I’ve made and used my own liquid pectin stock. It’s very good; but some of the gels have been too firm so in future I’d only use it with poorer pectin fruits if at all.

I don’t use packet jam setter so I can’t comment on that one.  I’ve heard that these setting agents can reduce the intensity of the flavour in the fruit. However if you’re new to jam-making then anything that will help to boost your confidence in setting the jam can’t be such a bad thing.

how to make jam- cityhippyfarmgirl

Q. How long do I cook it for? Is timing the same for every fruit or does it vary?

A. Cooking times for jams all vary, for example strawberry jam could take 5mins to simmer and another 5 or 10mins for setting, whilst for strawberry and apple jam, simmering could take 20mins till the apples are soft and up to another 20mins till it jells. It’s all approximate unfortunately as so many factors depend on the condition of the fruit. For instance if you use overripe strawberries you’ll most likely end up with a strawberry sauce with very little chance of setting. Unblemished, just-ripe strawberries will in the same cooking time will give you a much better jam result.

jam

Q.What’s the saucer test, and how do I know when it’s ready? Also, I’ve heard about jam getting wrinkly, what does that mean?

A. I used to do the saucer test. Basically it’s to test how well the jam is jelling. Place a teaspoon of the jam onto a chilled saucer that’s been in the fridge.  Allow a couple of minutes to cool. Then with your finger gently push the jam from one side to see if it ‘wrinkles’. If it does then your jam has reached setting point; cease any further cooking. If it doesn’t wrinkle then presumably it needs more cooking.

These days I use my wooden spoon to determine the setting of my jam, jelly or marmalade.  Dip the spoon into the centre of the saucepan and slowly lift the spoon well above the pot. Tilt and watch how the liquid drips back into the mixture. If it runs off quickly, then keep cooking.  When a setting point is reached, the jam should fall off the spoon in small clumpy teardrops . I much prefer using this method than the saucer test but it does take practise to recognise the signs.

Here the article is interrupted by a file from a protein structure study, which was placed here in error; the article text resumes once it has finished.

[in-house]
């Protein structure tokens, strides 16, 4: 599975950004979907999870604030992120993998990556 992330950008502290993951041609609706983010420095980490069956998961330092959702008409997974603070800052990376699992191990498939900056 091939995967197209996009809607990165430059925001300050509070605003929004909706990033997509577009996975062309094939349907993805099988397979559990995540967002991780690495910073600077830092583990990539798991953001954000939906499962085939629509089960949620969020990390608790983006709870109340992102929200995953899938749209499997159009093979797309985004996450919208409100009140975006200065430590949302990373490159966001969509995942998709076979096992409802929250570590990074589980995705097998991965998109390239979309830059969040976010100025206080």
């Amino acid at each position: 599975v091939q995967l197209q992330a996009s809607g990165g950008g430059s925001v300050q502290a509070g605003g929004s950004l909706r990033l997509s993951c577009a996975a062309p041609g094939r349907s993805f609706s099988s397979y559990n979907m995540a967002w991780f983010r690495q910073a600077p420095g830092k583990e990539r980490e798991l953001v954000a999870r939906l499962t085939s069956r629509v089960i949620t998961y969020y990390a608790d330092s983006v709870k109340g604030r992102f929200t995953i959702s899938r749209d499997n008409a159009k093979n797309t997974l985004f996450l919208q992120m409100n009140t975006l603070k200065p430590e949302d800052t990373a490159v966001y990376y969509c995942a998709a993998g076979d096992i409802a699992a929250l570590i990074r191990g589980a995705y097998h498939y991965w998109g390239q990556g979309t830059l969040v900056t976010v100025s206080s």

blueberries

Q.Skimming scum off the top doesn’t sound very pleasant, do I need to do that?

A. Yes. It’s unavoidable that some impurities will rise to the top as it should. This is a good thing.  Take a metal spoon and skim away from the sides. Don’t attempt to skim from the centre of the pot; you’ll scald yourself.  With some fruits there’ll be lots of scum while hardly any with others. Generally cooking the whole fruit albeit chopped, will produce greater scum. This is usually the case for jelly-making, and even more important to remove because jellies can be quite transparent and therefore the clarity depends on how well you skim the scum away during cooking.

Q. How to sterilise your jars and do I really need to? There seem to be so many different methods to do this?

A. Consult ‘canning books’ or simply ‘google’ to see recommendations on how best to sterilize. I always wash the jars and lids together in hot soapy water; rinse in boiling water, sit on a rack that’s also been placed in hot water.  Arrange the jars on a baking tray bottom side down and place into a preheated conventional oven at about 80degrees; leave while the jam is cooking. Don’t put the lids in the oven till five minutes before the jam is ready. Your jars and lids should be quite ‘hottish’ just before filling. Once you’ve filled your jars, seal immediately. Place the jars side by side in a high sided tin or tray.  Cover with a tea towel to help cool down slowly.  I’ve yet to encounter a problem doing it this way. I read that filled jars should be reboiled for ten minutes, but I find it all so tedious and an extra step in what can already be quite an arduous task.

jamjars

Q. How long does the jam keep for?

A.The greater the sugar content the longer the keeping time. If you use one cup sugar to one cup of fruit then easily a year and even up to two years. You may get some discolouration of the jam as it tends to darken a little the older it is. These days I prefer to use a ratio of between sixty or seventy five percent sugar to the fruit. In this case it’s best to use the jam between six months and up to a year. At least that’s my experience.

citrus

Q. If I have never made jam before, what might be an easy fruit to start with?